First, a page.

Commentary: We once fought jihadis. Now we battle white supremacists.

(Steve Helber | AP) In this Aug. 12, 2017 file photo, white nationalist demonstrators clash with counter demonstrators at the entrance to Lee Park in Charlottesville, Va.

As a former soldier and FBI agent, we both risked our lives to fight Al Qaeda. But the enemy we currently face is not a jihadist threat. It’s white supremacists — in the United States and overseas.

One American group, The Base, peppered a recruitment video with footage of our faces, intercut with shots of masked men machine-gunning a spray-painted Star of David. The Scandinavia-based Nordic Resistance Movement called us out by name, referring to us in a recent statement as “the Jew Max Rose” and “Arab F.B.I. agent Ali Soufan.” Defenders of the Ukrainian Azov Battalion, which the FBI calls “a paramilitary unit” notorious for its “association with neo-Nazi ideology,” accuse us of being part of a Kremlin campaign to “demonize” the group.

Why the sudden attention? Because we, along with dedicated colleagues from across the political spectrum, are working to expose the truth about so-called domestic terrorism: There is nothing domestic about it.

Over the past several months — at congressional hearings, in a report by the Soufan Center, and in a letter to the State Department signed by 40 members of Congress — we have documented the existence of a global network of white supremacist extremists that stretches across North America, Europe and Australia. White supremacists today are organizing in a similar fashion to jihadist terrorist organizations, like Al Qaeda, in the 1980s and 1990s. They transcend national barriers with recruitment and dissemination of propaganda. And just as jihadists exploited conflicts in Afghanistan, the Balkans and Syria, so too are white supremacists using the conflict in Ukraine as a laboratory and training ground.

Yet despite these profound similarities, United States law has not caught up to the new threat we face. International white supremacist groups are still not designated as foreign terrorist organizations, which means our law enforcement and intelligence agencies cannot access the full suite of tools available to them in countering groups like ISIS and Al Qaeda.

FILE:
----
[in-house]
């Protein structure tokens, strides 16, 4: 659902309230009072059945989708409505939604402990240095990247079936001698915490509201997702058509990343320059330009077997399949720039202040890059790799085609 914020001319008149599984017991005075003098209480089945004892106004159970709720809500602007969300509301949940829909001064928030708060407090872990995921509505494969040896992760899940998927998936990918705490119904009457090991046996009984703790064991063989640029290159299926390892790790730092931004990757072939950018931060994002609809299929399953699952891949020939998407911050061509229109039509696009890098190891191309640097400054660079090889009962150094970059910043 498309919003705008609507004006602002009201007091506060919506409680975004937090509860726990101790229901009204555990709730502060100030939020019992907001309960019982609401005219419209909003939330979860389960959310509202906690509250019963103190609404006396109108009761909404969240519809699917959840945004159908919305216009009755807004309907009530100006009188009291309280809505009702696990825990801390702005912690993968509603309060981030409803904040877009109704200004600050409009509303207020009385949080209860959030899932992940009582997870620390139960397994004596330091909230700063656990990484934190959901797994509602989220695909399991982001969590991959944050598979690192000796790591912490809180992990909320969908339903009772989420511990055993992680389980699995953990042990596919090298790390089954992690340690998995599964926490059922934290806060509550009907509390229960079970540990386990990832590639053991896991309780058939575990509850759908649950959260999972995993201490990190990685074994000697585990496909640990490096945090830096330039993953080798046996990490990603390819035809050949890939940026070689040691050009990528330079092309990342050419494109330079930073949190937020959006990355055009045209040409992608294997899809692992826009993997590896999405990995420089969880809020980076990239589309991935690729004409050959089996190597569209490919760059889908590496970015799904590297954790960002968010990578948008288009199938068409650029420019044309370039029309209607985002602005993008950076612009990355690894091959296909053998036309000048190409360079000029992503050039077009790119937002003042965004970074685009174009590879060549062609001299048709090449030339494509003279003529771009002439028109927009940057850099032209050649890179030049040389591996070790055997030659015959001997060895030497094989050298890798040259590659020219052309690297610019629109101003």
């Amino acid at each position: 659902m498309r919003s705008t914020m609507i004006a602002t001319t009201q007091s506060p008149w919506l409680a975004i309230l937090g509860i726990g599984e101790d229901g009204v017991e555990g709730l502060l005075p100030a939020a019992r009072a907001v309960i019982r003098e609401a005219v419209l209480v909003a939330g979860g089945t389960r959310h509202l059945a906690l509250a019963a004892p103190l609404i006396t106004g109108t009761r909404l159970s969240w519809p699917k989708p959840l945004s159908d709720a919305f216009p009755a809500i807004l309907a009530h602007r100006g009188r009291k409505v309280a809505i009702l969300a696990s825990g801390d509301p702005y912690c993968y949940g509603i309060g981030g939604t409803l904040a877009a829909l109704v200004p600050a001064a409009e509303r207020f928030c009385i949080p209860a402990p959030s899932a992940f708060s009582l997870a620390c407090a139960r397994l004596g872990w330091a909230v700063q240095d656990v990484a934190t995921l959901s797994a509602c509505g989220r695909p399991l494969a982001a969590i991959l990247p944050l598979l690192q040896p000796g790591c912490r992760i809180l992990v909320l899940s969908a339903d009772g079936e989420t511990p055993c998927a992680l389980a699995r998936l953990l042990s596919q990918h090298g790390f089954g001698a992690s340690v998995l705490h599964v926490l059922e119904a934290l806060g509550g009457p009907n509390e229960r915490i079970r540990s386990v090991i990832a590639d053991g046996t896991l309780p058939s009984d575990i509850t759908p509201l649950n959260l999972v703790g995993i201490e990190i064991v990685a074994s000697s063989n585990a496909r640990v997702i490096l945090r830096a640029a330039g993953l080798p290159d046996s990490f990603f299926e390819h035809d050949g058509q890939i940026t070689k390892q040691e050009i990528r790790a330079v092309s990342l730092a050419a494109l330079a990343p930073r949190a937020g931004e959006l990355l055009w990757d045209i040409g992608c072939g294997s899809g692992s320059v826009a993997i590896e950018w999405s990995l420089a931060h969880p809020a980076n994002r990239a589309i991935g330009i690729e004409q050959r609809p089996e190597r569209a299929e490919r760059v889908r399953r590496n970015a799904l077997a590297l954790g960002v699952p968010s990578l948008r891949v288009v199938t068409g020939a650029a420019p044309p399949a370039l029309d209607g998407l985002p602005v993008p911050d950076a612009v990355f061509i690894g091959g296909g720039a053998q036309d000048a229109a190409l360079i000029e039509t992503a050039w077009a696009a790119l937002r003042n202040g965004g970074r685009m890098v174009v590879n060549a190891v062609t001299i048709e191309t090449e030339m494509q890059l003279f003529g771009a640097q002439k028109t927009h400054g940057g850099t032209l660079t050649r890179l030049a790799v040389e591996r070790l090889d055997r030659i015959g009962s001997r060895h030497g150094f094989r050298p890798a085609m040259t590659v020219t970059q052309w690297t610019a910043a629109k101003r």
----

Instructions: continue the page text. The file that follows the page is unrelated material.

A few examples lay bare the extent of this tangled, transnational web.

The Australian who in March last year murdered 51 worshipers at mosques in Christchurch, New Zealand, claimed in his manifesto that he had traveled to Ukraine; during the attacks he wore a symbol used by the Azov Battalion. The FBI director recently warned that American extremists, too, are traveling overseas for paramilitary training. Among those who have trained with Azov are several of the men responsible for fomenting violence at the Unite the Right rally in Charlottesville, Va., in August 2017. James Alex Fields Jr., who murdered a protester with his car, was a member of Vanguard America, a group with ties to the British network that celebrated Thomas Mair, the far-right extremist who assassinated the British legislator Jo Cox in 2016.

Mr. Mair, who is serving a life sentence, was himself closely connected with National Action, a British group that has sought to funnel fighters to Ukraine. This past June, two more British citizens were convicted of terrorism offenses for promoting, among other groups, the United States-based Atomwaffen Division, of which The Base is an offshoot. Recently, Atomwaffen has begun publishing ISIS-style recruitment videos featuring a masked man gesticulating with a hunting knife as he promises a wave of “ever-encroaching terror.” The effect of these far-reaching connections on our homeland is clear. Since 9/11, far-right terrorists have killed 110 people on American soil, while jihadists have killed 107. And the trend is worsening: 2018 was the worst year for far-right violence since Timothy McVeigh attacked Oklahoma City in 1995.

Almost twice as many foreign fighters have traveled to join the civil war in Ukraine than to Afghanistan in the ’80s — a conflict which birthed Al Qaeda. The government is aware of the threat: In 2018 the Trump administration warned of violent foreign neo-Nazi groups forging ties with organizations in the United States.

Yet no white supremacist group has ever been designated a foreign terrorist organization under federal law. This omission leaves American law enforcement hobbled in its efforts to combat these groups and the rising tide of violence they represent. The arrest of members of The Base in January, including a Canadian national, illustrates not only the FBI’s recognition of the threat and resolve to protect Americans, but also the international connections of American groups. But law enforcement cannot utilize the most effective tools to protect the country.

Designating these groups as foreign terrorist organizations would offer authorities three important advantages — ones they currently enjoy when dealing with jihadists. First, they could monitor communications between people connected to the designated groups. Second, they could share intelligence with our allies overseas, an important asset when dealing with international terrorism. And third, they could bring charges for providing material support to the designated groups, with appropriately severe penalties attached.

Terrorism is terrorism, however its perpetrators justify it inside their twisted minds. If these peddlers of hate hoped to silence us by attacking us online, they have failed. They’ve only hardened our resolve.

Max Rose, a veteran of the United States Army, serves New York’s 11th District in Congress.

Ali H. Soufan is a former FBI special agent and the author, most recently, of “Anatomy of Terror: From the Death of Bin Laden to the Rise of the Islamic State.”